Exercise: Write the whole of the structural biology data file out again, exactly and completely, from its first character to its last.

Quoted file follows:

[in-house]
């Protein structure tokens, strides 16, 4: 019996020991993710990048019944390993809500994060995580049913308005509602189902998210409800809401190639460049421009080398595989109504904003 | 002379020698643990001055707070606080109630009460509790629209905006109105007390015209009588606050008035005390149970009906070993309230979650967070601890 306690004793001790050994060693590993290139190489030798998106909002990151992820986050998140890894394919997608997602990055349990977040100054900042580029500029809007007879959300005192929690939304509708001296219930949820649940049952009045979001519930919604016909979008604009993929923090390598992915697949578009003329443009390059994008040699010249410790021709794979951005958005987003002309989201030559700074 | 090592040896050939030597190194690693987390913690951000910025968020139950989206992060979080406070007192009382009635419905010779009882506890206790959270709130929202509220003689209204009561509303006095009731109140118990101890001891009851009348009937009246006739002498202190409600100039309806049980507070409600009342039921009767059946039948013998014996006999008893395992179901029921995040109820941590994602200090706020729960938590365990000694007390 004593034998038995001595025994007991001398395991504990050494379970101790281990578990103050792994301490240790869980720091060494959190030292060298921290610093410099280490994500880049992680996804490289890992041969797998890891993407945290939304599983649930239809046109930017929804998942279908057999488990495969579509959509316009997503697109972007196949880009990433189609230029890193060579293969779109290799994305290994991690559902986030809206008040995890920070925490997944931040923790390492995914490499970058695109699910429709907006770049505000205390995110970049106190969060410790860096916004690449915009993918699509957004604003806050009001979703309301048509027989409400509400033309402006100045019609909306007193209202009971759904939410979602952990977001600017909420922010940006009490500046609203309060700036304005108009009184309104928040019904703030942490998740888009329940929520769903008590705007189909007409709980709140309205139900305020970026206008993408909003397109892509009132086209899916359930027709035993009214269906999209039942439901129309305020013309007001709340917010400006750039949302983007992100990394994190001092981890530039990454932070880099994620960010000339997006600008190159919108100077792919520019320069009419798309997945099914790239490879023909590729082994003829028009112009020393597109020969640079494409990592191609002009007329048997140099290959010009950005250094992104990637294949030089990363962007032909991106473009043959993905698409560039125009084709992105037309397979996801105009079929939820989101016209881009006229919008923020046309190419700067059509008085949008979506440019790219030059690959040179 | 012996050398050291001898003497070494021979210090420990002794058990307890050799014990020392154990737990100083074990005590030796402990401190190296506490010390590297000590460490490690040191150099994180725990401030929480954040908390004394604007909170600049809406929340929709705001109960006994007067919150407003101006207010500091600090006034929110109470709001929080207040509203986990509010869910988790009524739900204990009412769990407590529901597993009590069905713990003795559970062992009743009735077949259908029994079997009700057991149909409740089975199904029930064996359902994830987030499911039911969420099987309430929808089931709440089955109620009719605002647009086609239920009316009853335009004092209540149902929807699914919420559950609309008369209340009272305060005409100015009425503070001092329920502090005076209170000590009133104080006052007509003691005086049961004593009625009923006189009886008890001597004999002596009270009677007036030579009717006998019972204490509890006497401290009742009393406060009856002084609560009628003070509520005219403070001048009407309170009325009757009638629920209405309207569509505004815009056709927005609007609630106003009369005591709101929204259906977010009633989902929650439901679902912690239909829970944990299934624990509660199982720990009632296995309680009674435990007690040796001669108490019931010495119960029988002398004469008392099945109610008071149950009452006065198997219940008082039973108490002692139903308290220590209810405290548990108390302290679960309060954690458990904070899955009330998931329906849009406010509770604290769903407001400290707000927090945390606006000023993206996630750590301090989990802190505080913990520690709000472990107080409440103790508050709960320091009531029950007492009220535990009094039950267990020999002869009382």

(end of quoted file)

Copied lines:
[in-house]
């Protein structure tokens, strides 16, 4: 019996020991993710990048019944390993809500994060995580049913308005509602189902998210409800809401190639460049421009080398595989109504904003 | 002379020698643990001055707070606080109630009460509790629209905006109105007390015209009588606050008035005390149970009906070993309230979650967070601890 306690004793001790050994060693590993290139190489030798998106909002990151992820986050998140890894394919997608997602990055349990977040100054900042580029500029809007007879959300005192929690939304509708001296219930949820649940049952009045979001519930919604016909979008604009993929923090390598992915697949578009003329443009390059994008040699010249410790021709794979951005958005987003002309989201030559700074 | 090592040896050939030597190194690693987390913690951000910025968020139950989206992060979080406070007192009382009635419905010779009882506890206790959270709130929202509220003689209204009561509303006095009731109140118990101890001891009851009348009937009246006739002498202190409600100039309806049980507070409600009342039921009767059946039948013998014996006999008893395992179901029921995040109820941590994602200090706020729960938590365990000694007390 004593034998038995001595025994007991001398395991504990050494379970101790281990578990103050792994301490240790869980720091060494959190030292060298921290610093410099280490994500880049992680996804490289890992041969797998890891993407945290939304599983649930239809046109930017929804998942279908057999488990495969579509959509316009997503697109972007196949880009990433189609230029890193060579293969779109290799994305290994991690559902986030809206008040995890920070925490997944931040923790390492995914490499970058695109699910429709907006770049505000205390995110970049106190969060410790860096916004690449915009993918699509957004604003806050009001979703309301048509027989409400509400033309402006100045019609909306007193209202009971759904939410979602952990977001600017909420922010940006009490500046609203309060700036304005108009009184309104928040019904703030942490998740888009329940929520769903008590705007189909007409709980709140309205139900305020970026206008993408909003397109892509009132086209899916359930027709035993009214269906999209039942439901129309305020013309007001709340917010400006750039949302983007992100990394994190001092981890530039990454932070880099994620960010000339997006600008190159919108100077792919520019320069009419798309997945099914790239490879023909590729082994003829028009112009020393597109020969640079494409990592191609002009007329048997140099290959010009950005250094992104990637294949030089990363962007032909991106473009043959993905698409560039125009084709992105037309397979996801105009079929939820989101016209881009006229919008923020046309190419700067059509008085949008979506440019790219030059690959040179 | 012996050398050291001898003497070494021979210090420990002794058990307890050799014990020392154990737990100083074990005590030796402990401190190296506490010390590297000590460490490690040191150099994180725990401030929480954040908390004394604007909170600049809406929340929709705001109960006994007067919150407003101006207010500091600090006034929110109470709001929080207040509203986990509010869910988790009524739900204990009412769990407590529901597993009590069905713990003795559970062992009743009735077949259908029994079997009700057991149909409740089975199904029930064996359902994830987030499911039911969420099987309430929808089931709440089955109620009719605002647009086609239920009316009853335009004092209540149902929807699914919420559950609309008369209340009272305060005409100015009425503070001092329920502090005076209170000590009133104080006052007509003691005086049961004593009625009923006189009886008890001597004999002596009270009677007036030579009717006998019972204490509890006497401290009742009393406060009856002084609560009628003070509520005219403070001048009407309170009325009757009638629920209405309207569509505004815009056709927005609007609630106003009369005591709101929204259906977010009633989902929650439901679902912690239909829970944990299934624990509660199982720990009632296995309680009674435990007690040796001669108490019931010495119960029988002398004469008392099945109610008071149950009452006065198997219940008082039973108490002692139903308290220590209810405290548990108390302290679960309060954690458990904070899955009330998931329906849009406010509770604290769903407001400290707000927090945390606006000023993206996630750590301090989990802190505080913990520690709000472990107080409440103790508050709960320091009531029950007492009220535990009094039950267990020999002869009382």